- v. present participle of jaw.
GNU Webster's 1913
- n. Slang Scolding; clamorous or abusive talk.
“Regiment, on another hill, and one of my company, were "jawing" at each other, when the Fourteenth man yelled out: "You go to h -.”
“In camp he gave Rajah much freedom, its wings being clipt; and nothing pleased the little rebel so much as to claw his way up to his master's shoulder, sit there and watch the progress of the razor, with intermittent "jawing" at his own reflection in the cracked hand-mirror.”
“But, then, as she was over two thousand years old, and had lived for most of that time among cannibals, who did not understand her, one may excuse her for "jawing," as you say, a good deal, when she met white men.”
“They had the hatches open, tackles aloft, and men at work below whilst the mariners of other countries would have been standing looking on and "jawing" upon the course to be taken.”
“He determined that when the boy broached the subject he would give him such a "jawing" (to use his own vernacular) "as would put an end to that nonsense.”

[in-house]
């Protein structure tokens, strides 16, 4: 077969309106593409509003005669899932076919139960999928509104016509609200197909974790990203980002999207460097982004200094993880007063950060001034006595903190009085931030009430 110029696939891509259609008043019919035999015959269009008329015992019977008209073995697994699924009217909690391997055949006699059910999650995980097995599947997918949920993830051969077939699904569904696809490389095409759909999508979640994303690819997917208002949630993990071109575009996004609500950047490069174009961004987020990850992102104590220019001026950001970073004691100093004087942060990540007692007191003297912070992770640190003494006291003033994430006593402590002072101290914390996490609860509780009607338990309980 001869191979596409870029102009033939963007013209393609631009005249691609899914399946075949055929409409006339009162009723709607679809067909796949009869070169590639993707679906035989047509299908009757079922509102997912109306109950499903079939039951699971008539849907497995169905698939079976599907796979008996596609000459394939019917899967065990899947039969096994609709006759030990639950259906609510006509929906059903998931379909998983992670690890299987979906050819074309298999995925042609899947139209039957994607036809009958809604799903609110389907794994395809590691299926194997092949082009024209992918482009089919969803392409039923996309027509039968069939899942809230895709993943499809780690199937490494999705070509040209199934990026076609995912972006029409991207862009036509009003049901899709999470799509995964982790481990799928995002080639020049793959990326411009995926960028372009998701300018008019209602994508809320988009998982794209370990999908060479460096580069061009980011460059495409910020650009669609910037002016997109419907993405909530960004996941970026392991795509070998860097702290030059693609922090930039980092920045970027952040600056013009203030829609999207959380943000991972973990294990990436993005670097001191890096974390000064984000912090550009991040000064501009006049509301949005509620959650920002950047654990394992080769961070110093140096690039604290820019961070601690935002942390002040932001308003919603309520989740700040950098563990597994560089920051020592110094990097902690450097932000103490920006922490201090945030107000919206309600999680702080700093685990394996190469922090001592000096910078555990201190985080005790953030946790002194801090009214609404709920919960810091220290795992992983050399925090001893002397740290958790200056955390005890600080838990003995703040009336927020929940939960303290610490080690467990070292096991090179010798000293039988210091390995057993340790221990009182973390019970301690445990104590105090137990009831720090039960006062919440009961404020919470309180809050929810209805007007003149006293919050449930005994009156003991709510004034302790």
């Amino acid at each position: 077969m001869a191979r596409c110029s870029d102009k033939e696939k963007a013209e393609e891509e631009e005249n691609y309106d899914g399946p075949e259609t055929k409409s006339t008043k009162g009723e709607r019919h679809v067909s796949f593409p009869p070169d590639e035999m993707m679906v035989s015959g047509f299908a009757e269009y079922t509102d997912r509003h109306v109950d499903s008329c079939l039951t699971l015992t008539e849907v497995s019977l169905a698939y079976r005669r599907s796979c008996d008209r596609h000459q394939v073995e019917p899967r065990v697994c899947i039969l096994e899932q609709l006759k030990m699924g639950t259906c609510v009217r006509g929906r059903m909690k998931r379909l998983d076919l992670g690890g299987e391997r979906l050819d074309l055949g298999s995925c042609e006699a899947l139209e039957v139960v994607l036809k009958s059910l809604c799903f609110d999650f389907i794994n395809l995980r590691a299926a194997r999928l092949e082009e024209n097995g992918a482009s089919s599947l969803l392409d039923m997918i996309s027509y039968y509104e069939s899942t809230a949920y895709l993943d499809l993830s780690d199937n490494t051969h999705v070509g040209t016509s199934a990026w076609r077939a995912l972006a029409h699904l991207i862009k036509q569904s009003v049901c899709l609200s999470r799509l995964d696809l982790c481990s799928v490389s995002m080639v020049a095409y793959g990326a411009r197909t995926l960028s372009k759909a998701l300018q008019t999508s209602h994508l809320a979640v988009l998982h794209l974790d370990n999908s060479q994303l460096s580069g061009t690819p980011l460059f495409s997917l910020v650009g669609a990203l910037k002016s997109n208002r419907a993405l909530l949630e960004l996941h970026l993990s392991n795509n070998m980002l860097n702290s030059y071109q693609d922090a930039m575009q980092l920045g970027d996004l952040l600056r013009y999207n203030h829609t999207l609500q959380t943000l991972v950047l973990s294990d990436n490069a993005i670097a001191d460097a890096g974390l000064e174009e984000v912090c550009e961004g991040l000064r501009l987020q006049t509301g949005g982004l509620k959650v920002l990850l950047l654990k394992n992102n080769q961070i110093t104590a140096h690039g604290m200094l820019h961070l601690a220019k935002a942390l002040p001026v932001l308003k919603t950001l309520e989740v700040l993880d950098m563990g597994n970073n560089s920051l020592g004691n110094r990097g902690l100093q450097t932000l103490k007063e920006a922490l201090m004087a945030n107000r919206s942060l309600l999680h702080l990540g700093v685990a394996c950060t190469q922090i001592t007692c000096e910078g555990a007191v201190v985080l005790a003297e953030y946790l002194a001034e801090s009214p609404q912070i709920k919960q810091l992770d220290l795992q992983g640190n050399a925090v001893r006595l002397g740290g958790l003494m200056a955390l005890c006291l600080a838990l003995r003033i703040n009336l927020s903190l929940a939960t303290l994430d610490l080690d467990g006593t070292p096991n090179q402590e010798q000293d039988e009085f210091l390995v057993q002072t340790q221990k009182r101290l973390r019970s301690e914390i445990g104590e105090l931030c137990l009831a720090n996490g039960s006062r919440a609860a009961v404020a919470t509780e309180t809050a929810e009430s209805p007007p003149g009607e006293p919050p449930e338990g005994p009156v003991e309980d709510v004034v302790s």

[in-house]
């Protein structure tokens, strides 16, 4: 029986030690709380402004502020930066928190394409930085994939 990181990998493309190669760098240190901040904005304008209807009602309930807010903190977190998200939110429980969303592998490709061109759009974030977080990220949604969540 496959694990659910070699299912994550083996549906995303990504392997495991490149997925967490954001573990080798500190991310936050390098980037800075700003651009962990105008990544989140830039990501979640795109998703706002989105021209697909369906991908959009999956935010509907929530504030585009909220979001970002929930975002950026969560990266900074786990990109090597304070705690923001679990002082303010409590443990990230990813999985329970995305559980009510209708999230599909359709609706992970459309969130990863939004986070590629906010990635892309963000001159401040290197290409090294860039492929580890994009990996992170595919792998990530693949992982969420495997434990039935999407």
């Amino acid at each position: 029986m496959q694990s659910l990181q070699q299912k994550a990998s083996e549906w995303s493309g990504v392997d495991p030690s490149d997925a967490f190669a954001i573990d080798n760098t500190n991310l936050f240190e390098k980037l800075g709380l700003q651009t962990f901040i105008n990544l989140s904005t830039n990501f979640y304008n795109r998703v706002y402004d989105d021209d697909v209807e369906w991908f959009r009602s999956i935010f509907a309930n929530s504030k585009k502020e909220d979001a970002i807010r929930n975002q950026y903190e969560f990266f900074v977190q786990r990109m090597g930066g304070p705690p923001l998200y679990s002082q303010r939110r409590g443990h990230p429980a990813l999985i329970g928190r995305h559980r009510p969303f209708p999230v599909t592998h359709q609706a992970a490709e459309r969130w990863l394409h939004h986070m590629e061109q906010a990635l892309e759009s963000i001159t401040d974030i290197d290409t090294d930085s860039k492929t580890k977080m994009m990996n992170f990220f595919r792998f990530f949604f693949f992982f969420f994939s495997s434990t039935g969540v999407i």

“Why is it ok for BC player to come up and start "jawing" after a loss?”
“Unless you just want to stand here chin-jawing, that is. ”
“jawing," and that it would be strange if this was the only place where there was none; but not a word was said -- the people apparently are so ashamed of the conduct of the women when Mr. Philbrick was here and so indignant with the "Fripp People" that they are on their best behavior.”
“jawing" without effect, for I could get no man to go with me until the chief gave his sanction.”
“Exchanging elbows while battling for a loose ball, the two future Hall of Famers then went face-to-face, jawing at each other in competitive fury.”
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